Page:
"Your brother Nam's son Tien was a light eater, yet with my care, he began to put on weight. Every day, I asked him to eat two chicken eggs and a lot of meat. At five months, Khanh (Nam's daughter) was a good eater, so sometimes she cried when her mother could not give her enough milk." The young couple listened mother's monologue in silence.
As big as he was, Dong was a man of flabby character. He sat, leaning in the chair. His mother slept with her grandson. The kitchen was poorly lit. The cat was eating something in the bowl by the refrigerator. Phong was sorting something.
"You're going to take mother on the bike to visit brother Huan's house tomorrow, so I'm preparing groundnuts and peas so that you can take along."
When Phong spoke, Dong guessed there was something wrong. He went to this wife's side.
"What happened, dear?"
Phong stood up and went to the kitchen, took a face towel and wiped her face. In great doubt, she'd phoned Nam. Their mother had visited the doctor who later told Nam that it was no use giving her any treatment. He should take her home and let her eat what she wants, and do what she wants to do. Dong came to stand by his wife near the kitchen door. It was raining outside. They stood watching and listening to the raindrops, embracing each other.
"My dear," Phong's yes were red, "We are born to love, so why do we have to separate from each other for good in the end? I'm very scared!"
Dong was also trembling. He felt choked. His father had died when his mother was only thirty-seven. She bad brought up her kids on her own since. She worked hard and saved penny to make sure they grew up into good human beings.
"Phong, do you know when I realised how much I loved mother? When we were at the Yen Ky Cemetery for brother Huan's funeral. I understood human life is so short for living with our dearest ones."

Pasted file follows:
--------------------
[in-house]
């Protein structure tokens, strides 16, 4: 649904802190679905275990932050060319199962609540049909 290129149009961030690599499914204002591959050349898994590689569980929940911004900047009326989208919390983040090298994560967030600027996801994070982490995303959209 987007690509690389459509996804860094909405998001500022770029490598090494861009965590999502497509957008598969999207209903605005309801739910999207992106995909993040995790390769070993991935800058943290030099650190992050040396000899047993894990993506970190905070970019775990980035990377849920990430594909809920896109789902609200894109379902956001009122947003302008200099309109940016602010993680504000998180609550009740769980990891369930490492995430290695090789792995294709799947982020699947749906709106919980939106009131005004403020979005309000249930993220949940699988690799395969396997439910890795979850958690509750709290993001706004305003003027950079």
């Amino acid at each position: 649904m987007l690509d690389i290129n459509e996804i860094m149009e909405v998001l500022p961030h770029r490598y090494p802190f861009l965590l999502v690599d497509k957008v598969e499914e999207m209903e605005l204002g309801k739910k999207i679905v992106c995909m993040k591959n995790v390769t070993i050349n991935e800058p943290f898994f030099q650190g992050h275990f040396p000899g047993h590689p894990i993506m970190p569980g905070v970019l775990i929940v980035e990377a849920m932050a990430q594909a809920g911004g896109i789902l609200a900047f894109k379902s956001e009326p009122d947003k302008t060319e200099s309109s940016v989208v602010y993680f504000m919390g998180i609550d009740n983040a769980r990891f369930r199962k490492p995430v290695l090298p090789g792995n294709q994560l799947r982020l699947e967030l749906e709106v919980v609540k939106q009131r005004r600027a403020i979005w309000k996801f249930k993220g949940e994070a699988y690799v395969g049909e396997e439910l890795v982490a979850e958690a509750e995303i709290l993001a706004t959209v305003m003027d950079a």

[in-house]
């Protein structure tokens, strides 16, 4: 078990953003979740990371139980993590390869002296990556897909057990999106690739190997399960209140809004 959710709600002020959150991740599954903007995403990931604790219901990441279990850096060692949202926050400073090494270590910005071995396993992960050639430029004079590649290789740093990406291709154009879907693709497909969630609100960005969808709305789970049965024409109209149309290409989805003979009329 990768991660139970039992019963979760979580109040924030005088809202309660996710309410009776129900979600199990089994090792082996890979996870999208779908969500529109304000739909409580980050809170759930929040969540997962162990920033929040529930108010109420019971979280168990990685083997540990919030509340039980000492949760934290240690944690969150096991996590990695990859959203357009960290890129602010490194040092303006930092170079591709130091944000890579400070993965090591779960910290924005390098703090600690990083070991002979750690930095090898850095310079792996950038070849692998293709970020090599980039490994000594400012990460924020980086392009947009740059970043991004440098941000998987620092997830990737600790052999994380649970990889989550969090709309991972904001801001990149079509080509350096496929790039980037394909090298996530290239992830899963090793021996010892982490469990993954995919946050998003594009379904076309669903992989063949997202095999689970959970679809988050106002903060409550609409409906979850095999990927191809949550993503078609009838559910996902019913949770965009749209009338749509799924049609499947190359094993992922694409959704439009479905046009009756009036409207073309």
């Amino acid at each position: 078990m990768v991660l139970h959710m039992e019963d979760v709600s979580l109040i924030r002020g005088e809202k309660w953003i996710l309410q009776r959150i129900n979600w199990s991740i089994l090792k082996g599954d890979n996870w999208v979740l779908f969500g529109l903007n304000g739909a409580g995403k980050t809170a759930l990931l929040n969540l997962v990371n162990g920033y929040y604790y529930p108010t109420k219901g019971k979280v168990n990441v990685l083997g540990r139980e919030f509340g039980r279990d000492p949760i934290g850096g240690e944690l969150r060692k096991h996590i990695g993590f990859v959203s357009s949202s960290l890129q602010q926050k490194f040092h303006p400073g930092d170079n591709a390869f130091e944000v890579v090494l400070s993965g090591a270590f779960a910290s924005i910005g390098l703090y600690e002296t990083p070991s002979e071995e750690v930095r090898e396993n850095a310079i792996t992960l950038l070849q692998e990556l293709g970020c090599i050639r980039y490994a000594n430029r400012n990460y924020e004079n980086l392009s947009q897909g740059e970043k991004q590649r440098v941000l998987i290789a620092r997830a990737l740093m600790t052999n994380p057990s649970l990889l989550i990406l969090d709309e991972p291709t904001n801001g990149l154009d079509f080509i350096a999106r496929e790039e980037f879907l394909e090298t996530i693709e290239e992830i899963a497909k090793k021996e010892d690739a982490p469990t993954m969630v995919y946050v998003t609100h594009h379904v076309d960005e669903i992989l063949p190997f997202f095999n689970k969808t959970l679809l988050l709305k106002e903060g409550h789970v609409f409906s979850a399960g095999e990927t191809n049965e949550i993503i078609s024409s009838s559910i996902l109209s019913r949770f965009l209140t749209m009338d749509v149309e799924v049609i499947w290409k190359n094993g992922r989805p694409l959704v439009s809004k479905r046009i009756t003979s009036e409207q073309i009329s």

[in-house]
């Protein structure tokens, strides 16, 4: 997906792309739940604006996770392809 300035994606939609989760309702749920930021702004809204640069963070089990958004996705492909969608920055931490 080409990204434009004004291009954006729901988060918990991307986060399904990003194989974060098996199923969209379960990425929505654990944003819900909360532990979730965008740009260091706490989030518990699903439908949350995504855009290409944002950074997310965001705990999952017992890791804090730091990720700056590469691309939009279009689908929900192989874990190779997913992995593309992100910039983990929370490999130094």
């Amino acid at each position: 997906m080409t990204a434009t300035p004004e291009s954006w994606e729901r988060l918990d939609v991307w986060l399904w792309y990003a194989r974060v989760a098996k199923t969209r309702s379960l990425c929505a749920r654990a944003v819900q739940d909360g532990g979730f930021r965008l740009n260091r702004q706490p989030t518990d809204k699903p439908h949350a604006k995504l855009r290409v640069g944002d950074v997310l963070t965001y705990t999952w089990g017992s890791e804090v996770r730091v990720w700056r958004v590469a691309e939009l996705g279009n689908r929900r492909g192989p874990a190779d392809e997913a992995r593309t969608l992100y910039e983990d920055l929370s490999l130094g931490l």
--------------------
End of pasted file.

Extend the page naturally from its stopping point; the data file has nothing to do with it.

Their conversation was cut short when they heard noises from the bed. Mother was covering the baby boy with a blanket.
"It's late. Why don't you go to bed? Don't you have to go to work tomorrow?"
"You sleep with him and I'll get more blankets for you," Phong said.
The old woman shook her head.
"It's warm. I did sleep a little, but it was a bit difficult."
Dong came to sit by his mother.
"I'll get you some traditional medicine to help you sleep tomorrow."
"Nonsense! No need! I've slept all my life, so now lying here and thinking about life, I find it ridiculous!"
"What's the story, mother?" Phong asked, coming to sit by her. Mother's eyes looked very strange now. They were like the eyes of children.
"Lying here and remembering the old days, and I find that the children have now all grown up. You know, when Huan's family moved here from Lang Son with three little children, I went to help them. It is seven years now. Oh God, their children were very playful and always being scolded by the parents. Huan was very strict and they had often received a good hiding, but it was like water off the duck's back for the boys!"
Dong and Phong laughed. Mother joined them. Out of the blue, Dong remembered what his mother once said. She said she'd had a lot of children who grew up with every passing day while she was getting old until she became an extra one.
He stood up, mother's casual words striking him deeply. He now understood everything she'd said. An arc of light that reflected the joy and sadness of a man's life gleamed in mother's consciousness and finally focused on the slight sadness of a human existence that was going to come to an end. A life mingled with joy and sadness, and extremely simple but very sacred life was about to be gone. Oh, gentle mother! A small figure full of love for her children and grandchildren. Dong turned, his eyes stingingly hot.
"It's late now. Let me carry Tu Ti to my room so that you can sleep"
"Let him sleep with me."
Death comes unexpectedly. Old Vy died at three in the morning. Right at that time, Phong woke up, feeling a presentiment. At five, the whole family, including the families of Huan, Nam and Dong had gathered. Friends and relatives came to pay tribute to the old gentle woman. The image of a very dear and near mother and grandmother was engraved deeply in the heart of her children and grandchildren. A light lit by a source of energy will shine on without dying out. An endless energy! A light that is always on!
Translated by Manh Chuong